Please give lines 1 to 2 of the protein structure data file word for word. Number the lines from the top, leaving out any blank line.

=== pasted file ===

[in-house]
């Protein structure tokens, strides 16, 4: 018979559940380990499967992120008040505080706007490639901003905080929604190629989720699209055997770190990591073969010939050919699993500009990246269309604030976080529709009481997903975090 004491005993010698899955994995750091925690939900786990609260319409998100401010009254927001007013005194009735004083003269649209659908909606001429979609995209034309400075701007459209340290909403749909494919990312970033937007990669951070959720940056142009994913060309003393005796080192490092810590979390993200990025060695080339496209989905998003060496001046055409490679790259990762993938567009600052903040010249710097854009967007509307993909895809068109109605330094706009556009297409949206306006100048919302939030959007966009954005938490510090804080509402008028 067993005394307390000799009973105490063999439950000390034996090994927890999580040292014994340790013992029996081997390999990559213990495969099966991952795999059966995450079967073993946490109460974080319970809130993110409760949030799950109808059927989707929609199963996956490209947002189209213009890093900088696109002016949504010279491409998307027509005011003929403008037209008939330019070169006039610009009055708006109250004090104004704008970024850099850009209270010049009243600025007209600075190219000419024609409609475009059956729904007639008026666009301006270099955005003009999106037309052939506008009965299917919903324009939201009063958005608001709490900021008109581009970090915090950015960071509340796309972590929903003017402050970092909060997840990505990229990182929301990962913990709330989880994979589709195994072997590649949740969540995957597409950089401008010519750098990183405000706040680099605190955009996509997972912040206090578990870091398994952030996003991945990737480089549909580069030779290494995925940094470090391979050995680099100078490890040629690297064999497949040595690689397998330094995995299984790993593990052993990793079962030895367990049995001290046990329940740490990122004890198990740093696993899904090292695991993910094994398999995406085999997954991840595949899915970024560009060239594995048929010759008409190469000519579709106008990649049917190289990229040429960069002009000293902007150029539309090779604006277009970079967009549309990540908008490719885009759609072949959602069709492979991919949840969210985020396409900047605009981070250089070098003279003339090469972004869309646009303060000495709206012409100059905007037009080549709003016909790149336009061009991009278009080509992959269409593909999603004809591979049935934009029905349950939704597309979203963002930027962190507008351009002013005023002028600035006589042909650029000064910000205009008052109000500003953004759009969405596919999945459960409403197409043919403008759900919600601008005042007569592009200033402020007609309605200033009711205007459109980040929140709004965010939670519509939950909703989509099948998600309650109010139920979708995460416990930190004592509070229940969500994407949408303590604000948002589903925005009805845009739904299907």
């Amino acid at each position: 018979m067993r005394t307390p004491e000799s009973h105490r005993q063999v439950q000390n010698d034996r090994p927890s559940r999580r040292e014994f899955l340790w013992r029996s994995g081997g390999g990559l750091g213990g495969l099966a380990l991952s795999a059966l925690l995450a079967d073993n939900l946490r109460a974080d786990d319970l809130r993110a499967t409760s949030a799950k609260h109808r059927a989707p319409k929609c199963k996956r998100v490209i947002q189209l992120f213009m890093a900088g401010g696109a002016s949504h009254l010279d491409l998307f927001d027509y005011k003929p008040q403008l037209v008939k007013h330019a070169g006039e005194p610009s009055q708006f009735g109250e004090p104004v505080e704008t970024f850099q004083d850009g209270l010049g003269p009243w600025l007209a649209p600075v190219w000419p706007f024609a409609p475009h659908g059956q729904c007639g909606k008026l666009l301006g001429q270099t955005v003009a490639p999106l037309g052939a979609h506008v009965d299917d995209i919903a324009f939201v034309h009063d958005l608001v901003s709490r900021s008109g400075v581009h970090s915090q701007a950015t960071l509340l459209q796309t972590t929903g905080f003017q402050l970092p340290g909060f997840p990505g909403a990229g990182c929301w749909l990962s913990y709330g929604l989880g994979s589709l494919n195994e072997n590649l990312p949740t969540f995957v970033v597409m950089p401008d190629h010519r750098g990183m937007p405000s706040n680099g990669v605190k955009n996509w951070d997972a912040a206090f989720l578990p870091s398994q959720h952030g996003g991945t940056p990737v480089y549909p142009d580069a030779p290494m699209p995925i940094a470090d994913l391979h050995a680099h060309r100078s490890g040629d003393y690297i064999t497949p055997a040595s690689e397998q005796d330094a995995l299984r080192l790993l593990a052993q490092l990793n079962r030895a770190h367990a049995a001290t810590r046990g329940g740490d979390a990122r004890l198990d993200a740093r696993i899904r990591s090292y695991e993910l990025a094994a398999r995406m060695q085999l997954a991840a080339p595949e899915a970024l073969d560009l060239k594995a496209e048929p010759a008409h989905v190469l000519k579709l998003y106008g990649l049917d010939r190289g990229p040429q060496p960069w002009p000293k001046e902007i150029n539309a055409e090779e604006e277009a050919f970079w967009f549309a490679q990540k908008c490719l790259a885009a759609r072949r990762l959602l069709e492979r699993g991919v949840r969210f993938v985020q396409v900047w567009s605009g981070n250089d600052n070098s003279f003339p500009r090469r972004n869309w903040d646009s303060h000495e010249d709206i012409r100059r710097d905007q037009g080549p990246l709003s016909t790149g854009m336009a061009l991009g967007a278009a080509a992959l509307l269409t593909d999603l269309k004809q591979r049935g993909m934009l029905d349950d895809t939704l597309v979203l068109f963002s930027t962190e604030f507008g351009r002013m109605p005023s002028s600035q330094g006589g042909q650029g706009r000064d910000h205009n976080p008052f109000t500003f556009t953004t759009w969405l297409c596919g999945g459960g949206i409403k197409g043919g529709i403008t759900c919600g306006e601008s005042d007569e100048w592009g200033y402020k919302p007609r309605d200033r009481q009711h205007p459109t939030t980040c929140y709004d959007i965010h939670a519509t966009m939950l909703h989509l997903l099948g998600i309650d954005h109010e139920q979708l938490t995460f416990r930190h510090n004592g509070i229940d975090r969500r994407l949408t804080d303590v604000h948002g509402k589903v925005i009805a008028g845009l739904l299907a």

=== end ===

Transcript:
[in-house]
């Protein structure tokens, strides 16, 4: 018979559940380990499967992120008040505080706007490639901003905080929604190629989720699209055997770190990591073969010939050919699993500009990246269309604030976080529709009481997903975090 004491005993010698899955994995750091925690939900786990609260319409998100401010009254927001007013005194009735004083003269649209659908909606001429979609995209034309400075701007459209340290909403749909494919990312970033937007990669951070959720940056142009994913060309003393005796080192490092810590979390993200990025060695080339496209989905998003060496001046055409490679790259990762993938567009600052903040010249710097854009967007509307993909895809068109109605330094706009556009297409949206306006100048919302939030959007966009954005938490510090804080509402008028 067993005394307390000799009973105490063999439950000390034996090994927890999580040292014994340790013992029996081997390999990559213990495969099966991952795999059966995450079967073993946490109460974080319970809130993110409760949030799950109808059927989707929609199963996956490209947002189209213009890093900088696109002016949504010279491409998307027509005011003929403008037209008939330019070169006039610009009055708006109250004090104004704008970024850099850009209270010049009243600025007209600075190219000419024609409609475009059956729904007639008026666009301006270099955005003009999106037309052939506008009965299917919903324009939201009063958005608001709490900021008109581009970090915090950015960071509340796309972590929903003017402050970092909060997840990505990229990182929301990962913990709330989880994979589709195994072997590649949740969540995957597409950089401008010519750098990183405000706040680099605190955009996509997972912040206090578990870091398994952030996003991945990737480089549909580069030779290494995925940094470090391979050995680099100078490890040629690297064999497949040595690689397998330094995995299984790993593990052993990793079962030895367990049995001290046990329940740490990122004890198990740093696993899904090292695991993910094994398999995406085999997954991840595949899915970024560009060239594995048929010759008409190469000519579709106008990649049917190289990229040429960069002009000293902007150029539309090779604006277009970079967009549309990540908008490719885009759609072949959602069709492979991919949840969210985020396409900047605009981070250089070098003279003339090469972004869309646009303060000495709206012409100059905007037009080549709003016909790149336009061009991009278009080509992959269409593909999603004809591979049935934009029905349950939704597309979203963002930027962190507008351009002013005023002028600035006589042909650029000064910000205009008052109000500003953004759009969405596919999945459960409403197409043919403008759900919600601008005042007569592009200033402020007609309605200033009711205007459109980040929140709004965010939670519509939950909703989509099948998600309650109010139920979708995460416990930190004592509070229940969500994407949408303590604000948002589903925005009805845009739904299907």